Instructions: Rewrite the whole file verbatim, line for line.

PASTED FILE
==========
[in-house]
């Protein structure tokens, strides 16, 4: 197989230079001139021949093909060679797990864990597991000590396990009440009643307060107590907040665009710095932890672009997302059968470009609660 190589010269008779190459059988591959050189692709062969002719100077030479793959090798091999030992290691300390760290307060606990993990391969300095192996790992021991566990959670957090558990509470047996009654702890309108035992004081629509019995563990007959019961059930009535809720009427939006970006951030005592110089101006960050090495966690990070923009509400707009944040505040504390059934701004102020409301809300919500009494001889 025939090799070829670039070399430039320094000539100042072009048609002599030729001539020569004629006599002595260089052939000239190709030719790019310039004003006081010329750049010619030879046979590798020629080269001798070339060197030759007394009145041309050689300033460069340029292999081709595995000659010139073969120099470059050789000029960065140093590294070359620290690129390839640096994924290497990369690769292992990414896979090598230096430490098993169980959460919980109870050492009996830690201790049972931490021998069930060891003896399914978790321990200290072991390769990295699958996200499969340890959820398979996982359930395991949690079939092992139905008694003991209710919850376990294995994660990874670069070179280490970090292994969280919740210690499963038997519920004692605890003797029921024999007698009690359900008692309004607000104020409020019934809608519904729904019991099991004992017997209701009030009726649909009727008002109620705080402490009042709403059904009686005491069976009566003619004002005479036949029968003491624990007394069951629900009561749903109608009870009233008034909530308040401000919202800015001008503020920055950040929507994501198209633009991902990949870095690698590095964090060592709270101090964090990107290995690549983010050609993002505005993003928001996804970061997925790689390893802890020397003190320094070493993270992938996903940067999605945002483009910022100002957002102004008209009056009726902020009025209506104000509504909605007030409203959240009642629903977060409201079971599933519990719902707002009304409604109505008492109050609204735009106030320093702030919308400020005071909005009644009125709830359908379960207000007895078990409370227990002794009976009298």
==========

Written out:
[in-house]
């Protein structure tokens, strides 16, 4: 197989230079001139021949093909060679797990864990597991000590396990009440009643307060107590907040665009710095932890672009997302059968470009609660 190589010269008779190459059988591959050189692709062969002719100077030479793959090798091999030992290691300390760290307060606990993990391969300095192996790992021991566990959670957090558990509470047996009654702890309108035992004081629509019995563990007959019961059930009535809720009427939006970006951030005592110089101006960050090495966690990070923009509400707009944040505040504390059934701004102020409301809300919500009494001889 025939090799070829670039070399430039320094000539100042072009048609002599030729001539020569004629006599002595260089052939000239190709030719790019310039004003006081010329750049010619030879046979590798020629080269001798070339060197030759007394009145041309050689300033460069340029292999081709595995000659010139073969120099470059050789000029960065140093590294070359620290690129390839640096994924290497990369690769292992990414896979090598230096430490098993169980959460919980109870050492009996830690201790049972931490021998069930060891003896399914978790321990200290072991390769990295699958996200499969340890959820398979996982359930395991949690079939092992139905008694003991209710919850376990294995994660990874670069070179280490970090292994969280919740210690499963038997519920004692605890003797029921024999007698009690359900008692309004607000104020409020019934809608519904729904019991099991004992017997209701009030009726649909009727008002109620705080402490009042709403059904009686005491069976009566003619004002005479036949029968003491624990007394069951629900009561749903109608009870009233008034909530308040401000919202800015001008503020920055950040929507994501198209633009991902990949870095690698590095964090060592709270101090964090990107290995690549983010050609993002505005993003928001996804970061997925790689390893802890020397003190320094070493993270992938996903940067999605945002483009910022100002957002102004008209009056009726902020009025209506104000509504909605007030409203959240009642629903977060409201079971599933519990719902707002009304409604109505008492109050609204735009106030320093702030919308400020005071909005009644009125709830359908379960207000007895078990409370227990002794009976009298």